This review contains spoilers.
Don’t know about “Shang-Chi: The Legend of the Ten Rings”? You’re not at fault — Marvel is. Canadian actor Simu Liu promoted the film more than Marvel on social media. Although hype on social media for the new film was minimal, it ranks first in the box office in typical Marvel fashion.
“The Legend of the Ten Rings” begins by setting the stage for our hero. The titular ten rings grant their user immortality and power rivaling the Gods. With them in his arsenal, Xu Wenmu (Tony Leung) alters the course of Earth’s history for thousands of years.
In 1996, he attempts to travel to Ta Lo (a secret village), one of the few places he has yet to set foot. However, he is stopped by Ying Li (Emory’s very own Fala Chen(05B)), guardian of Ta Lo, and after a fight, the pair fall in love. They have two children: Shang-Chi and Xialing (Meng’er Zhang).
In present-day San Francisco: Shang-Chi and his longtime friend Katy (Awkwafina) work as valets. Their adventure begins when assassins are sent to retrieve an amulet Shang-Chi was gifted by his mother before she died. Shang-Chi then sets out for Macau, China, looking for his sister and the reason why the amulet is so sought after.
The movie departs from Marvel’s outdated, racist comic series, “Shang-Chi: Master of Kung Fu.” The comics from the 1970s featured broken English and negative, racist tropes that discriminated against Asians in order to paint a stereotypical, monolithic caricature of many cultures.
We learn that one of the main villains is Shang-Chi’s own father, Xu Wenmu. In the comics, his father is Fu Manchu, a racist anti-asian stereotype. Though the comics and Fu Manchu had been forgotten, the history behind them resurfaced in 2018.
Director Destin Daniel Cretton opted for slight changes to the character of Shang-Chi’s father that ultimately made all the difference. Cretton changed the character’s name to Xu Wenmu and cast Tony Leung, a prominent Hong Kong actor in the role. These subtle yet important changes allow Xu Wenmu to become a character who elicits sympathy rather than outrage.
The film subverts typical Hollywood stereotypes toward Asians, exploring Chinese values and never aiming offensive jokes at the characters. Characters are no longer merely “quiet and smart Asians” but real people with their own flaws: both Shang-Chi and Katy suffer from not wanting to grow up, and while Katy’s mother and friends scold them about it, they never joke about the “tiger mom” concept. Shang-Chi’s sister is strong and independent, but is never sexualized to the point of being a “dragon lady.”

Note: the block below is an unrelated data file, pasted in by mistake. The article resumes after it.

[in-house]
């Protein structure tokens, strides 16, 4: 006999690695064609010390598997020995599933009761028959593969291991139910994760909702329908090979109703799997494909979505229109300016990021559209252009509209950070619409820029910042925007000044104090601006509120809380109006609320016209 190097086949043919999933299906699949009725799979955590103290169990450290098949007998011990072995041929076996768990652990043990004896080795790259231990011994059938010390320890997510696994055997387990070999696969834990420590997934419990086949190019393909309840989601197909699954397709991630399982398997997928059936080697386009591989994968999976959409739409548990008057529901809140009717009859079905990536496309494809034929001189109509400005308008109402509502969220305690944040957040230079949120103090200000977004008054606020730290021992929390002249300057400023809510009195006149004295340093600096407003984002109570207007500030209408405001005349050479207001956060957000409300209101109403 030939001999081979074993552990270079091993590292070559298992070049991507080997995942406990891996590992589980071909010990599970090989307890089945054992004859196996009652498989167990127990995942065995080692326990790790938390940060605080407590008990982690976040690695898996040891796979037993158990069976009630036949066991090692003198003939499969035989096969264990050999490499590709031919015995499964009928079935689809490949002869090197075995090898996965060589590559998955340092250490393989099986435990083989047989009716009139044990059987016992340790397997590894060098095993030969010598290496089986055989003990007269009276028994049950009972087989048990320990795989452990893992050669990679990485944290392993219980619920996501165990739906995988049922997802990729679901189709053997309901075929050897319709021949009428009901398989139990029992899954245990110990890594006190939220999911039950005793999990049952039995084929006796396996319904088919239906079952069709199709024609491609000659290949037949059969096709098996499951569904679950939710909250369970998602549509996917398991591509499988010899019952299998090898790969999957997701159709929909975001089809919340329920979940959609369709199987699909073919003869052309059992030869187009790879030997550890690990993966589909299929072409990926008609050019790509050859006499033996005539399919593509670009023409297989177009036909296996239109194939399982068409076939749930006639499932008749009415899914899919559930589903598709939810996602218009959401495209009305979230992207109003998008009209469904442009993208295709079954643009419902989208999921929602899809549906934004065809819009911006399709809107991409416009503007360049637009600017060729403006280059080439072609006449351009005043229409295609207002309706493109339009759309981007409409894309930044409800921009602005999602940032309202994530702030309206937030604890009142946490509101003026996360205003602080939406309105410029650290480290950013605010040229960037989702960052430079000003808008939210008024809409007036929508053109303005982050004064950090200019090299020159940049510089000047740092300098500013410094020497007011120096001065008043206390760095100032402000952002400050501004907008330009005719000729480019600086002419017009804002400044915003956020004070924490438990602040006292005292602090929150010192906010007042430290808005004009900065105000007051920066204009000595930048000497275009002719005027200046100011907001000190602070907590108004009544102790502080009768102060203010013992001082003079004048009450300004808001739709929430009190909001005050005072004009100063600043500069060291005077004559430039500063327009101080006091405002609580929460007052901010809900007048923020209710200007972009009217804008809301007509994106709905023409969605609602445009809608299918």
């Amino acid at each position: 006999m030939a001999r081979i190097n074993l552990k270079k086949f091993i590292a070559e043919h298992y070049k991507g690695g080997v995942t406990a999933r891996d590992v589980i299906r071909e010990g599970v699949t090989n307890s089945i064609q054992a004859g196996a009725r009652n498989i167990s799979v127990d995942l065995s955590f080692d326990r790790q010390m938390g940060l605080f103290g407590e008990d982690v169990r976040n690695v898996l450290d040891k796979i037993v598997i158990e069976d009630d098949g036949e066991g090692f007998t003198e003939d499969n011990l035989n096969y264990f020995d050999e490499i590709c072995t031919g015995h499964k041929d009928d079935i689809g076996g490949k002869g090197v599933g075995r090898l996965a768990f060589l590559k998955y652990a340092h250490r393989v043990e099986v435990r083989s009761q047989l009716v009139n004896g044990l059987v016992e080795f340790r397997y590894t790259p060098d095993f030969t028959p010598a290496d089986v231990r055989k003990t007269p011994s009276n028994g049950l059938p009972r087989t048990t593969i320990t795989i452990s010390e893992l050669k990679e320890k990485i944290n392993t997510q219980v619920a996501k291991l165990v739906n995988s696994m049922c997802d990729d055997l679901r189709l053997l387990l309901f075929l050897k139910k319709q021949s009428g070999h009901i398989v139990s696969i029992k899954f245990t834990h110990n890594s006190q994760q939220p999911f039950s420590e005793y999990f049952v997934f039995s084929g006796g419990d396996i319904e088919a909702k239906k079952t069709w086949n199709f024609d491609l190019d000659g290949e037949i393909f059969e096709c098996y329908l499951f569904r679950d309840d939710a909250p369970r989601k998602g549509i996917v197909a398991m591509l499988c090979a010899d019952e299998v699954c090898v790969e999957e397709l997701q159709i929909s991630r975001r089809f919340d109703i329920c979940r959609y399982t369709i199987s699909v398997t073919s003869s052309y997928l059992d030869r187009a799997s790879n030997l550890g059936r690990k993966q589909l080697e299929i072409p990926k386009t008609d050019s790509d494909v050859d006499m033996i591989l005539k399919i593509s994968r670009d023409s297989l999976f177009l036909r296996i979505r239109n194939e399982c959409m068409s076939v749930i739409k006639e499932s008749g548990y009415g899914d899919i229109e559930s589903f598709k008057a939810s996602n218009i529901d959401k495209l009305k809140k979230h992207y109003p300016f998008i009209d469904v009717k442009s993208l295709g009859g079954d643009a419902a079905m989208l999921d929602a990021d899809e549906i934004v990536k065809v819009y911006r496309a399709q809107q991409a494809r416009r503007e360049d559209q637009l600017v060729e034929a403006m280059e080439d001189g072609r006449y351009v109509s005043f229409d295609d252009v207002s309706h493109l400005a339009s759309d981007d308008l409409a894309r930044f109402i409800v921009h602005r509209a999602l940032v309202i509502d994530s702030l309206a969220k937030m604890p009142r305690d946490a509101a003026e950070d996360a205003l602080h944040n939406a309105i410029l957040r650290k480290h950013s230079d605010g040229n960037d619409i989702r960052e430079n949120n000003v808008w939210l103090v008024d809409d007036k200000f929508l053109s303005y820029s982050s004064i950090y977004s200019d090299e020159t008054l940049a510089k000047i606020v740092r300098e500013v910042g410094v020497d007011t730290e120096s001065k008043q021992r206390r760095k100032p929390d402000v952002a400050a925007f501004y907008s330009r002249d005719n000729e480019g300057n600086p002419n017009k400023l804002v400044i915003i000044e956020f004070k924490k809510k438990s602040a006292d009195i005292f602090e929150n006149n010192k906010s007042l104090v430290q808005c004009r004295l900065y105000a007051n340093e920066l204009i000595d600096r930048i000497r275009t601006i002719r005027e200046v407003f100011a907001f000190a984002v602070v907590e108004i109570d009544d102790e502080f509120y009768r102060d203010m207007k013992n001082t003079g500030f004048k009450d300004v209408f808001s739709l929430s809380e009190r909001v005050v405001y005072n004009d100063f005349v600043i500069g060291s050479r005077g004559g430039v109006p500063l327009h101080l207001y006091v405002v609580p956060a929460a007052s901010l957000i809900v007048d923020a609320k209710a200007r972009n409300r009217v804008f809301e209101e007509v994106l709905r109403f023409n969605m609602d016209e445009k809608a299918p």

The film also addresses the topics of immigration and identity. Katy must find herself and what she wants to do when she is confused about her own identity, while Shang-Chi must face his past as a trained killer that clashes with his new life in the United States.
Despite all of these high points, “Shang-Chi” struggles with pacing. A film in the Avengers franchise requires little or no backstory as pillars of pop culture. “Shang-Chi” on the other hand, suffers from the long introductory sequence to set up the plot. The pacing also fell flat during the final confrontation between Shang-Chi and his father. It felt like different portions of the fight were developed at different stages of the movie’s production, giving the viewer whiplash. Even so, this problem is minor and pales in comparison to the beauty of the final trial Shang-Chi endures.
The finale of the film is a grand battle of epic proportions. The music, setting and ambience keep your eyes glued to the screen, and no words can describe how jaw-dropping it is. Viewers didn’t cheer when Shang-Chi defeated the villain — they were simply left speechless. They did, however, cheer for Katy when she landed a crucial hit on the villain that turned the tides of battle.The other fight sequences are similarly well-choreographed. Cretton offsets heart-wrenching moments with Katy’s comedic timing and Shang-Chi’s thrilling heroics.
With a soundtrack comprised of popular artists — most notably 88rising, a label that features primarily Asian and Asian American talent — “Shang-Chi: The Legend of the Ten Rings,” is an action packed introduction to Marvel’s newest hero who not only fights villains, but also racial stereotypes.